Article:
by Wayne Spencer
Be careful how you read the Bible. Many Christians are led astray today by people who read the Bible wrongly. There are many Christian scholars who have problematic views of Genesis, as well as of other parts of the Bible. But because Genesis is the foundation for a Christian world view in many ways, if you get Genesis wrong, this is a serious problem that can steer you in the wrong direction regarding many other issues. Is it better for Christian parents to send their children to Christian colleges or to secular colleges? I don't think there is one answer for all to this question. It will depend on what the young person's interests and abilities are. But I would say that going to a Christian college (or to seminary) can challenge a young adult's faith every bit as much as attending a secular university. Consider that at a secular university, nonchristians may expect Christian students to believe all of the Bible. Why would nonchristians expect this? Because it makes what the Christian believes logically self-consistent. But at many Christian colleges this is somehow forgotten and the professors have been influenced by many liberal nonchristian scholars, often to the point that they don't see various inconsistencies as a problem. It is to be expected that when you don't know much about issues regarding why we should believe what we believe that you might not have figured out yet how to have a coherent self-consistent world-view. In fact, none of us are perfect. Figuring out how to have such a Christian world view is not easy and can take a lifetime. But college students who are Christians must evaluate what they are taught carefully. This is no less true at Christian colleges. This is not so they can pick on everything the professor says but so that they can hold on to their Christian convictions in a world that has an overwhelming tendency to make those convictions erode. Christian colleges sometimes work very sincerely at helping Christians maintain their Biblical convictions, and sometimes they do not.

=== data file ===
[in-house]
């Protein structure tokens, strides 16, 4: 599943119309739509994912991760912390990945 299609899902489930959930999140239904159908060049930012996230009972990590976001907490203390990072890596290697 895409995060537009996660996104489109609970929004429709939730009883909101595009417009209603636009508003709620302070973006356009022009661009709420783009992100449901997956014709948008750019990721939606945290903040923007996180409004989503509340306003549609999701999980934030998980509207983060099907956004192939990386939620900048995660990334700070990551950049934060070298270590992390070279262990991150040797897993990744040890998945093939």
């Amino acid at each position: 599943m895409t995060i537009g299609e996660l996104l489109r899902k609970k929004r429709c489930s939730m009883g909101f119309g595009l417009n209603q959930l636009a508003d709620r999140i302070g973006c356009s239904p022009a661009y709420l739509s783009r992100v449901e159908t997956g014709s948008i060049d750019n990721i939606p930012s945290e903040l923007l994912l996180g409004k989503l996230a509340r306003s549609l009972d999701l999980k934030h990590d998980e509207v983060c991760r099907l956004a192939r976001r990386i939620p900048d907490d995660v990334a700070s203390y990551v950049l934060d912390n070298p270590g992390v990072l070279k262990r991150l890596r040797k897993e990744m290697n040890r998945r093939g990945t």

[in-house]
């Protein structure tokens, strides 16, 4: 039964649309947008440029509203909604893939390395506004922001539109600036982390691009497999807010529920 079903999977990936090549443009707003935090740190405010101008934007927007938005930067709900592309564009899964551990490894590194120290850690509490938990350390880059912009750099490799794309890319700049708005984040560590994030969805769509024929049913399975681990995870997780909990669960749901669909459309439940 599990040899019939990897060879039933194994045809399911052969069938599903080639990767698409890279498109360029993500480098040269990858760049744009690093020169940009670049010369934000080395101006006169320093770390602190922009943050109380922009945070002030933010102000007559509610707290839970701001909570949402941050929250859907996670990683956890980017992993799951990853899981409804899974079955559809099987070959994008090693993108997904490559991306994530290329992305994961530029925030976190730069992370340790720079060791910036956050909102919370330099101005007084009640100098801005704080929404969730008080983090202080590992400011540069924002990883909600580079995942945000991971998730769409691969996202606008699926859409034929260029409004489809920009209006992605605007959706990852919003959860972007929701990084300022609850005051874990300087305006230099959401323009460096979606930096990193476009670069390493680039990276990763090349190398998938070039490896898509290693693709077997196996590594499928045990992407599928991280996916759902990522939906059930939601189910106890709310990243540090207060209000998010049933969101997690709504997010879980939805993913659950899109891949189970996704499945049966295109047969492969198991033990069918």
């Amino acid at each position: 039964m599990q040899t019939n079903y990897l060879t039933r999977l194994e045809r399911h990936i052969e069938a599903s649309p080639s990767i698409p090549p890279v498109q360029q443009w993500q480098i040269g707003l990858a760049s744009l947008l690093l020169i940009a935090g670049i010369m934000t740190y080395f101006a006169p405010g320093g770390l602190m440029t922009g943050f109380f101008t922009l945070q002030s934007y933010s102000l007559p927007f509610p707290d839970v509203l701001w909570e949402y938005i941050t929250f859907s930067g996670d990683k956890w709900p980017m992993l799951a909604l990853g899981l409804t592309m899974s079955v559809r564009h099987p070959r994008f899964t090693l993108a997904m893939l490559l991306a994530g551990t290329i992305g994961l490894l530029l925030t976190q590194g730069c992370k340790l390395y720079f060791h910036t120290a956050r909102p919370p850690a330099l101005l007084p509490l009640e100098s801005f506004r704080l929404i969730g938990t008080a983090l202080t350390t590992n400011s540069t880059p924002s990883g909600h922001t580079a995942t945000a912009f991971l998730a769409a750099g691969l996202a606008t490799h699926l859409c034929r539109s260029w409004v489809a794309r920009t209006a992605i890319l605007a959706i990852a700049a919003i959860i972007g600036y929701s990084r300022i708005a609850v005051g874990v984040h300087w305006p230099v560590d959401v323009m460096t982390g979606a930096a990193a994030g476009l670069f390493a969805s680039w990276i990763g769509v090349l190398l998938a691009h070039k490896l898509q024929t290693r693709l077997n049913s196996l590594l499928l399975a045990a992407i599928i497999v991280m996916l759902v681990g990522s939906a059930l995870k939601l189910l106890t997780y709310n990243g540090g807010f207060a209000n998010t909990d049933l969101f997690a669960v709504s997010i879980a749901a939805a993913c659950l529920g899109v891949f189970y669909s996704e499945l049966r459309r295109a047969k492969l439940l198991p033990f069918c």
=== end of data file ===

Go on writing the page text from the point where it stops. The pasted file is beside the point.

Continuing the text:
In this article I am going to do some critique of a paper called "After Adam: Reading Genesis in an Age of Evolutionary Science" by Daniel C. Harlow (Available from http://www.asa3.org/ASA/PSCF/2010/PSCF9-10Harlow.pdf ). Daniel Harlow is a professor at Calvin College, in Michigan. I do not know Dr. Harlow personally and I don't mean to attack him personally. I do have problems with many of his comments in this paper. First, understand that this paper is published by the American Scientific Affiliation, or ASA. The ASA is an organization that has been against a literal historical view of Genesis since sometime in the 1960's. So the ASA allows for evolutionary ideas and does not see this as being "contrary to" the Bible. They have a Christian statement of faith but do not take a position on many doctrinal issues or issues of Biblical interpretation. There have been multiple instances of professors from Calvin College writing against a more conservative view of Genesis. So Dr. Harlow seems to follow other Calvin College colleagues. He questions a number of things in Genesis and I do not agree with his view for many reasons. This is really just an example similar to other similar ideas that are being promoted today.